Actually, the outcome could not have been better for Erdogan. His AKP party will control the parliament. He won a plurality in the first round, which makes him the overwhelming favorite to win the second and final vote, especially as most of the votes of the third place uber-nationalist candidate will likely go to him. But even the fact that there will be a second round adds credibility to the process and to Erdogan despite all he has done to weaken Turkish democracy.
If, and I fear, when, Erdogan wins, the result will be that Turkey will remain an ally but not a partner. That means it will stand in the way of Sweden’s NATO accession, it will help Russia evade sanctions, it will pose a threat to Greece, and it will remain illiberal at home. There is precious little to do about this, as there is no mechanism in the NATO treaty for expelling a member. All of which is to say that a genuine alliance relationship with Turkey will have to wait until that country has new leadership.
Otherwise, over this past weekend the state of Israel turned 75. It is a moment of celebration and concern, as the country has arguably never been more secure from external threat and more vulnerable to things domestic. I am writing a column on this that I hope to share next week.
One last domestic item is worth noting. As expected, the Supreme Court avoided doing anything to reinterpret Section 230 of the Communications Decency Act. The companies that provide social media platforms will remain essentially free from liability for the content that they host. This means that social media will continue to pose problems for American democracy, meaning we will need to do more in our schools and beyond to teach citizens to be more discerning consumers of information or more accurately misinformation.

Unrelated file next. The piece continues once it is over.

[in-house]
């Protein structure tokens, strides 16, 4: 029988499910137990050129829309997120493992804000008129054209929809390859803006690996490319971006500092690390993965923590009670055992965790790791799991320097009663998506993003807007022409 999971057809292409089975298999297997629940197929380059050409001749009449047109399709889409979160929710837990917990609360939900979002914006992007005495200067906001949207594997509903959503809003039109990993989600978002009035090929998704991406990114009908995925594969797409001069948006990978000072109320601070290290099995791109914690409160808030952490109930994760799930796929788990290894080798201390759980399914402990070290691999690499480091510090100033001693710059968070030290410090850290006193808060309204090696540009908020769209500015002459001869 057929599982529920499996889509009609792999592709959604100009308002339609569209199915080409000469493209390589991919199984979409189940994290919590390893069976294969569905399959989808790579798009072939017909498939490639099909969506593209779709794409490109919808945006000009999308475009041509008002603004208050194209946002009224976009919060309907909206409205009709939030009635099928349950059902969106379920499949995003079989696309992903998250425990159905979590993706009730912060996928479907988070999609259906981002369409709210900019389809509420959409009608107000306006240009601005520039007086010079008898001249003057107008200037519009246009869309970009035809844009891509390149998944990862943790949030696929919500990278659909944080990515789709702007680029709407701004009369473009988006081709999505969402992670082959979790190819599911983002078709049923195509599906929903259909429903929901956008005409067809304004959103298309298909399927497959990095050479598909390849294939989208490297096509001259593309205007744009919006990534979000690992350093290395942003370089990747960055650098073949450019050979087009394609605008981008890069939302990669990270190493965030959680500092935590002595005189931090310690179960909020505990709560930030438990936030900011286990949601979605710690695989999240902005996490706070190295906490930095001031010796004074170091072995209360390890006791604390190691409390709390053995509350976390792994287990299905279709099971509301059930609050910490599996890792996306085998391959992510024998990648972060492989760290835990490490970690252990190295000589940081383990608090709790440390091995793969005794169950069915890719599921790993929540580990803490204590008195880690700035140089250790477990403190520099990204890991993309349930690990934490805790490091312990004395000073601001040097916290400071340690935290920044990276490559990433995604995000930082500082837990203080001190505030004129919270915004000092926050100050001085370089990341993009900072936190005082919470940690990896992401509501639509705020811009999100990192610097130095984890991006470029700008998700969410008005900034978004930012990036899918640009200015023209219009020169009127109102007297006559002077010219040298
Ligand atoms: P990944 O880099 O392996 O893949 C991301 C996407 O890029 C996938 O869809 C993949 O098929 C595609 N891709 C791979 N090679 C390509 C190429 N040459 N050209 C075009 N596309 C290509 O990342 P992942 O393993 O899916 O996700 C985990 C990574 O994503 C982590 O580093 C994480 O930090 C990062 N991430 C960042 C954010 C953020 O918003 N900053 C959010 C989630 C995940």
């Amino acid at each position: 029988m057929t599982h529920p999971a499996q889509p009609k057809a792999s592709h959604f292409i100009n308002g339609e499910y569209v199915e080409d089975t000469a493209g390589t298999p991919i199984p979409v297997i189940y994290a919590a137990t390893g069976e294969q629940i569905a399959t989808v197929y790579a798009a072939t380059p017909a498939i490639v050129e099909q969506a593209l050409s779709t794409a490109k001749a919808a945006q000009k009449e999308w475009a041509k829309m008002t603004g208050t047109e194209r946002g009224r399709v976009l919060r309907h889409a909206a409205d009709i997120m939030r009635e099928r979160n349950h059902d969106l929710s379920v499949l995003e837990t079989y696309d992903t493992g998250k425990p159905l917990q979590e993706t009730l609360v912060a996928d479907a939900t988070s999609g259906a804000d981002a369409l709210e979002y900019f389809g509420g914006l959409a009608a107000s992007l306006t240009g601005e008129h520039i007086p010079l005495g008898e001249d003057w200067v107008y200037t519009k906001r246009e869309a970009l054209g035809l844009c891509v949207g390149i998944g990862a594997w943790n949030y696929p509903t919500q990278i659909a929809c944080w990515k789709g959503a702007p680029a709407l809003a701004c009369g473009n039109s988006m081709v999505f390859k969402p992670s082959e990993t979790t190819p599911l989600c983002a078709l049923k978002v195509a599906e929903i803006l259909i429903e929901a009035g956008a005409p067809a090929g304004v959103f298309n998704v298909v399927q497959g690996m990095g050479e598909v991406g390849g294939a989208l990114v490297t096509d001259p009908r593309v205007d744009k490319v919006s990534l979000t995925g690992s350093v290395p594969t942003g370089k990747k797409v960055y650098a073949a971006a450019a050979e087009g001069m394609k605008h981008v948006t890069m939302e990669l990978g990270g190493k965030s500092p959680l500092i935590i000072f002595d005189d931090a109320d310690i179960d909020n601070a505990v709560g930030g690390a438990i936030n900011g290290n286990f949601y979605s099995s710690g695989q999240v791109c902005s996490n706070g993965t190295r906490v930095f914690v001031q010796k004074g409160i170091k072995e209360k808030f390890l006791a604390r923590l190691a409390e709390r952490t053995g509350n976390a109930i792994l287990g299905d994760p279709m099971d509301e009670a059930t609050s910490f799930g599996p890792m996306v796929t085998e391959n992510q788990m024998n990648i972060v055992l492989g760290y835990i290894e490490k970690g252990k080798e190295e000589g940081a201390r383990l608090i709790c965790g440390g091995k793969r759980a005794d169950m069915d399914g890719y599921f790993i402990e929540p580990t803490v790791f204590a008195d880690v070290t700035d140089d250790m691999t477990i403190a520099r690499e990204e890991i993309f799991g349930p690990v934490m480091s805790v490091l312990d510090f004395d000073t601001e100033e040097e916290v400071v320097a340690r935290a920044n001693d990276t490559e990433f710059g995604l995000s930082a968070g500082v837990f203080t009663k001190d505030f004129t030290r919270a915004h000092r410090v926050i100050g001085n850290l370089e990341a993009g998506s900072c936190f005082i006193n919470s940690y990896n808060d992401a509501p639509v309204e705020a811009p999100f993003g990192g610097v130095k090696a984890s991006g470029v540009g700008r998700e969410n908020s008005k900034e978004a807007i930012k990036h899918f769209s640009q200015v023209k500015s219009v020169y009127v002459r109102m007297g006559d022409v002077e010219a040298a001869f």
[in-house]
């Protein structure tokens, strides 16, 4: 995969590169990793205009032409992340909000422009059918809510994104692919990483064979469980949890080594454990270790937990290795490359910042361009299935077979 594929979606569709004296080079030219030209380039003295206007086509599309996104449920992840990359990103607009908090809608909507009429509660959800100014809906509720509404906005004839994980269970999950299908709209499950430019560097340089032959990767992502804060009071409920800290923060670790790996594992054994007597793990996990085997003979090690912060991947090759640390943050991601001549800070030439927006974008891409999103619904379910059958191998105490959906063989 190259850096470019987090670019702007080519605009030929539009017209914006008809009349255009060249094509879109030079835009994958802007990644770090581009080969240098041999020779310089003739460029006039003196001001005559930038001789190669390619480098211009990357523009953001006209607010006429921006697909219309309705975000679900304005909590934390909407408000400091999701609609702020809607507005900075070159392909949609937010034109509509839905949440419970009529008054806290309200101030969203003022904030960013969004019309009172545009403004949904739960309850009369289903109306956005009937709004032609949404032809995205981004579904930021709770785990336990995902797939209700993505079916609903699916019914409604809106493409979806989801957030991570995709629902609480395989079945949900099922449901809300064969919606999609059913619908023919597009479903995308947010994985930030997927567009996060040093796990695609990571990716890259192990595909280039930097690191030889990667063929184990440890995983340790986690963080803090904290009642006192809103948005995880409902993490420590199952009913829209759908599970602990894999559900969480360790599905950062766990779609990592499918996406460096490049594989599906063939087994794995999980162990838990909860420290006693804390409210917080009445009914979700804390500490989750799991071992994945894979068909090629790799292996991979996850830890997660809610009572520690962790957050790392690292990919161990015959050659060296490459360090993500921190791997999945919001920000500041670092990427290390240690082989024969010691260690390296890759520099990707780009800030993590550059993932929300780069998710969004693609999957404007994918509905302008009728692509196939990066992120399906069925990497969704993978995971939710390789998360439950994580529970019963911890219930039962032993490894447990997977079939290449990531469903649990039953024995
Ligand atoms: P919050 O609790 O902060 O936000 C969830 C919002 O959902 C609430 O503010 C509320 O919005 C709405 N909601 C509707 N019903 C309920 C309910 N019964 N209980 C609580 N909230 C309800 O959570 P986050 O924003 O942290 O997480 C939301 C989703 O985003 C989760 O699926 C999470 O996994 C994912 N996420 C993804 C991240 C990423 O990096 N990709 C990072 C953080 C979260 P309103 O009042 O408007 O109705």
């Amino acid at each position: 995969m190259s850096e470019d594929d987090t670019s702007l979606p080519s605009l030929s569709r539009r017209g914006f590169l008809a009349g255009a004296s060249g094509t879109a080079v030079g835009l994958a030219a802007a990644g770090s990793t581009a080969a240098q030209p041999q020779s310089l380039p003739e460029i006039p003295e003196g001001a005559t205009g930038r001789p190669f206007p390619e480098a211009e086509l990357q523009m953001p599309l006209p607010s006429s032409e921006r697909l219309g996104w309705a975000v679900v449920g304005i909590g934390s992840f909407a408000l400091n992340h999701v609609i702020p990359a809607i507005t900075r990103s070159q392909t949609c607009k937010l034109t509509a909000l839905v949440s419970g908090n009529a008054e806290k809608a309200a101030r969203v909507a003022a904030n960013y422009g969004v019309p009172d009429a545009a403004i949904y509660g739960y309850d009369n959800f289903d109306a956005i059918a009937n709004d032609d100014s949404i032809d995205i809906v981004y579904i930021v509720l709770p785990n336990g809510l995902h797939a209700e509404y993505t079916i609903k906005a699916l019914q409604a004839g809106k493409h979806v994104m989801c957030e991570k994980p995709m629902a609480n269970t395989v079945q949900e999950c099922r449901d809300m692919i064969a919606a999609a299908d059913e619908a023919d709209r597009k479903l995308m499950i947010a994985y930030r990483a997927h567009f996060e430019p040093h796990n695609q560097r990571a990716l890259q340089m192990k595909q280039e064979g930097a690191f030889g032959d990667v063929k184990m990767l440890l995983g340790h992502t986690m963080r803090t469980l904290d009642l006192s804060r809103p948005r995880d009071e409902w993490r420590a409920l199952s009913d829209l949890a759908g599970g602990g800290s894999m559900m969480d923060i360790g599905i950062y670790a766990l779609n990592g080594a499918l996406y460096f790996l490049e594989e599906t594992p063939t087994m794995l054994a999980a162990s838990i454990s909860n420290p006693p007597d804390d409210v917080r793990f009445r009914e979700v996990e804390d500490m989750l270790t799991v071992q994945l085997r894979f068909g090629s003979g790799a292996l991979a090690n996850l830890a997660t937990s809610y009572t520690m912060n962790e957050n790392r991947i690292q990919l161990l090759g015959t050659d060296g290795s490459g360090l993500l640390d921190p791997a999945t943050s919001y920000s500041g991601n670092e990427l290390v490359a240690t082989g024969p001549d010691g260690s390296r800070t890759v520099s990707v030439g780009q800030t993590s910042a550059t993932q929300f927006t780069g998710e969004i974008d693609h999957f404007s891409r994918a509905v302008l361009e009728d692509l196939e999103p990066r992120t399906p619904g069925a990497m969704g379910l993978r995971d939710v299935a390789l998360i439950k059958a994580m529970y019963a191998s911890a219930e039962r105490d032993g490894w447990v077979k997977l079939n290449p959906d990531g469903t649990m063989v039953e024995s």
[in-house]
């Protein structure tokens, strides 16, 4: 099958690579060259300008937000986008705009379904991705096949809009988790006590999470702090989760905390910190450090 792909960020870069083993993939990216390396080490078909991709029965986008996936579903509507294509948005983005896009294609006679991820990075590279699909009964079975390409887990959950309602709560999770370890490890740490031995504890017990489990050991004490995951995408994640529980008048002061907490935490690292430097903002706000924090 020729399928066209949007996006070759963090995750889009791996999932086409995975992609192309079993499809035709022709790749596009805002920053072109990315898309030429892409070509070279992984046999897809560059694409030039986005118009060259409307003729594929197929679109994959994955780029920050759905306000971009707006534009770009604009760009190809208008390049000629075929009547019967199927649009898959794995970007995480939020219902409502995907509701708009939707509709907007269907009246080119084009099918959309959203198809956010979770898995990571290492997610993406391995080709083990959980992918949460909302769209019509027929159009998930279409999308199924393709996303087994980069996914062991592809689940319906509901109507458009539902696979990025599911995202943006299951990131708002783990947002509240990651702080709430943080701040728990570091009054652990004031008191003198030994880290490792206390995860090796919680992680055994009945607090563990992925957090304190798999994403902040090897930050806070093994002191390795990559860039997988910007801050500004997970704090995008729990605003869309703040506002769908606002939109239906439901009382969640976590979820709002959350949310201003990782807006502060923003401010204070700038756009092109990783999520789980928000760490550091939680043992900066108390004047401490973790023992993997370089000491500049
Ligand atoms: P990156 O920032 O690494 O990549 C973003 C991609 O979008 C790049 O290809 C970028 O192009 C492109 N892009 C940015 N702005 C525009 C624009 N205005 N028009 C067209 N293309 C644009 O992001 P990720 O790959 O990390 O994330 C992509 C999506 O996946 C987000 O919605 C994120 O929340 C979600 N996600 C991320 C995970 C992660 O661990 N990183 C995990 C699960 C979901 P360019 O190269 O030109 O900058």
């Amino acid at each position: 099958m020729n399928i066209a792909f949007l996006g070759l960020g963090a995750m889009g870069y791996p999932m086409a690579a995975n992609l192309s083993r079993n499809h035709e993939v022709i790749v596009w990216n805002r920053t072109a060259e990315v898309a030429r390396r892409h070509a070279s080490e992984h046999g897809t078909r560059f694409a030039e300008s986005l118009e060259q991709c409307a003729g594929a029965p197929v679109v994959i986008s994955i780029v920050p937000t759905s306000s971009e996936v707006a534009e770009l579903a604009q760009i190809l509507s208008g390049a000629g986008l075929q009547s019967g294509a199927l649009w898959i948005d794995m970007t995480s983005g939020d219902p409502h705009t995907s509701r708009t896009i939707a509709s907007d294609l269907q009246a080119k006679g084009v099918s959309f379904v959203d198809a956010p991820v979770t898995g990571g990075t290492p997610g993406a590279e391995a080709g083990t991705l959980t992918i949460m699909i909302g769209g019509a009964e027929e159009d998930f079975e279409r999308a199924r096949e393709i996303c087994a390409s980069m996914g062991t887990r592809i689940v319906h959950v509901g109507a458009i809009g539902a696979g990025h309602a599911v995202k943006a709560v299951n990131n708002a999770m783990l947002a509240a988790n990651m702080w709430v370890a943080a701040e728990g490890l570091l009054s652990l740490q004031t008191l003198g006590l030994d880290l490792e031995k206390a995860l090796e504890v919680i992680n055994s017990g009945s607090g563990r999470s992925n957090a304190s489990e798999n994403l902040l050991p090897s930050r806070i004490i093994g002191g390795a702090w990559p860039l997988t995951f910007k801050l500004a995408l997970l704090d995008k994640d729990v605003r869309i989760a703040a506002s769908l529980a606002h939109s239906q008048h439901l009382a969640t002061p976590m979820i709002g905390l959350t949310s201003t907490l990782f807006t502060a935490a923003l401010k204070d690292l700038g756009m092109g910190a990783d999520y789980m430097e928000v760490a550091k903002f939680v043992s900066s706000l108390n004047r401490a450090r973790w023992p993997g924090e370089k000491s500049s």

On my home front, I will be watching the PGA Championship, which returns to Oak Hill Country Club in Rochester, New York. Even golf cannot escape the Home & Away tensions, in that the PGA Championship (as one of the four major tournaments played each year) allows those who have defected to the Saudi-backed LIV tour to participate. What is at stake then is not just one of golf’s major prizes but the future structure of professional golf. Here, too, there will be more to say in a week’s time.
As always, some links to click on. And feel free to share Home & Away.
Richard Haass in the news
Monday, May 15: MSNBC Morning Joe on Trump vowing to bring back Michael Flynn if re-elected.
Friday, May 19: Presider for CFR’s CEO Speaker Series With PayPal President and Chief Executive Officer Dan Schulman.
Washington Post Early 202 Newsletter Q&A on how the rest of the world perceives the debt limit standoff.
Check out The Bill of Obligations: The Ten Habits of Good Citizens.